What do false goatees, megalomania, and President Mohamed Morsi have in common? Pharaonic rulership, according to a number of disgruntled Egyptians, quoted by The Guardian as believing their country to have acquired a “Mubarak with a beard” after Morsi declared presidential “immunity” from judicial oversight and the ability to pass laws as he pleases. The engineer-come-dark-horse-politician has subsequently been accused of betraying last year’s revolution that overthrew Hosni Mubarak and foreswore dictatorship.
Morsi had the hopes of Western countries riding on him, since his Islamic Brotherhood party is considered less “fundamentalist” than the Salafi party, and as a USC doctoral graduate (1982) and former assistant professor at CSUN, he perhaps seemed more “westernized” than his presidential challengers. He brokered the recent ceasefire between Israel and Hamas after November’s Operation Pillar of Defense and was warmly praised by U.S. Secretary of State Clinton. President Obama, on the other hand, was not at all impressed by the September storming of the U.S. embassy in Cairo by mob demonstrators and commented that Egypt was “not an ally but not an enemy.” However, Morsi seemed the best negotiator in Middle Eastern crises, with still-President Assad of Syria occupied with a two-year rebellion that has killed many thousands of Syrians, and other countries busy with forming their own infant governments after the “Arab Spring” rebellions of two years ago — November’s agreement between Israel and Hamas only seemed to reinforce his status.
Now, with Morsi in the political doghouse over his power grab, what repercussions might this have for Israel? What options do the “sheep among wolves” (an allegory for the Jews from both the Midrash Tanchumah and Esther Rabbah of Aggadah) now have for diplomatic and physical survival? While I am no seasoned diplomat, perhaps an exploration of recent facts and history will provide the understanding necessary to making a reasonable assessment of Israel’s likely future opportunities.
According to the Israeli Ministry of Foreign Affairs, relations with Jordan have improved since the 2000-2005 Second Intifada, when Jordan recalled its ambassador to Israel. King Abdullah II hosted a summit with the American, Israeli, and Palestinian governments in 2003 and visited the Israeli prime minister in 2004. The ambassador returned in 2005. This seems promising for Israel, especially as its Jordanian neighbor is situated near the Golan Heights and peace is key to the security of that border region. Although there doesn’t seem to be much tourism between the countries, there are Israeli manufacturing plants in Jordan as well as academic exchange.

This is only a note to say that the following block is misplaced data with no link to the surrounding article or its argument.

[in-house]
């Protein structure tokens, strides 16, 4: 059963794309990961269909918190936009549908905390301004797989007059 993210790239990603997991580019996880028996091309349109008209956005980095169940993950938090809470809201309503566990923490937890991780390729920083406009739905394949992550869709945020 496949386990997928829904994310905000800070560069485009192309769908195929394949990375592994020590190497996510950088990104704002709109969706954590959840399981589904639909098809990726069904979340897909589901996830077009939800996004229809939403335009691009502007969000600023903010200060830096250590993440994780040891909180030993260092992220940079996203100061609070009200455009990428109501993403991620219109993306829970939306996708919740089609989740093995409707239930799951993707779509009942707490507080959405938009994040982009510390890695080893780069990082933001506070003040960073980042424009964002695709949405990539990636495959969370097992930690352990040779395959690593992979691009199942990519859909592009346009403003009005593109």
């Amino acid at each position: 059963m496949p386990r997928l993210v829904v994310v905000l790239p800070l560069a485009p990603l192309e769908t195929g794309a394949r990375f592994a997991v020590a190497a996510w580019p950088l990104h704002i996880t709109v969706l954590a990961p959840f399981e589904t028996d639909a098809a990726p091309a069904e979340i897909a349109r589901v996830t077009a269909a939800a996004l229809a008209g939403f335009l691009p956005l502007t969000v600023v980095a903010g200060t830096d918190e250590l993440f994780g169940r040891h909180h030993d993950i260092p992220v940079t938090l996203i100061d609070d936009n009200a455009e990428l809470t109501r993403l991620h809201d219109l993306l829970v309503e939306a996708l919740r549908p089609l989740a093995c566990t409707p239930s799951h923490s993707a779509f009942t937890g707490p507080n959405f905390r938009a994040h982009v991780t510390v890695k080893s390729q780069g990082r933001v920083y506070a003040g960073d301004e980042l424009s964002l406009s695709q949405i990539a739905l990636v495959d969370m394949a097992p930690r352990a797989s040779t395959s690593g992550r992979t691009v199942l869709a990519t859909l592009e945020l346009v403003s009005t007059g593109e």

The Gulf States (Saudi Arabia, Oman, Qatar, United Arab Emirates, Kuwait, and Bahrain) are not such positive prospects. Diplomatic and trade relations appeared to be improving from the time of the War of Independence, but with the Second Intifada, they cooled and have not yet improved. Israel’s trade representation in Oman closed, and has not yet reopened. The Maghreb Countries (Morocco, Mauritania, and Tunisia) mostly followed a similar route of diplomatic relations, with Morocco and Tunisia breaking off relations when the Second Intifada began. However, they have maintained commercial ties, and Israel’s relationship with Mauritania seems to be doing just fine. As for Mauritania voting to upgrade “Palestine” to a non-member observer state in the UN, this fact must be taken in the context that Mauritania would not be likely to side with Israel against other Islamic countries and risk losing significant face.
Lebanon is in the slightly awkward situation of having no formal diplomatic relations with Israel, while not being an official enemy either. The two countries are currently at peace, as tourists and residents near the Lebanese border of Israel can testify.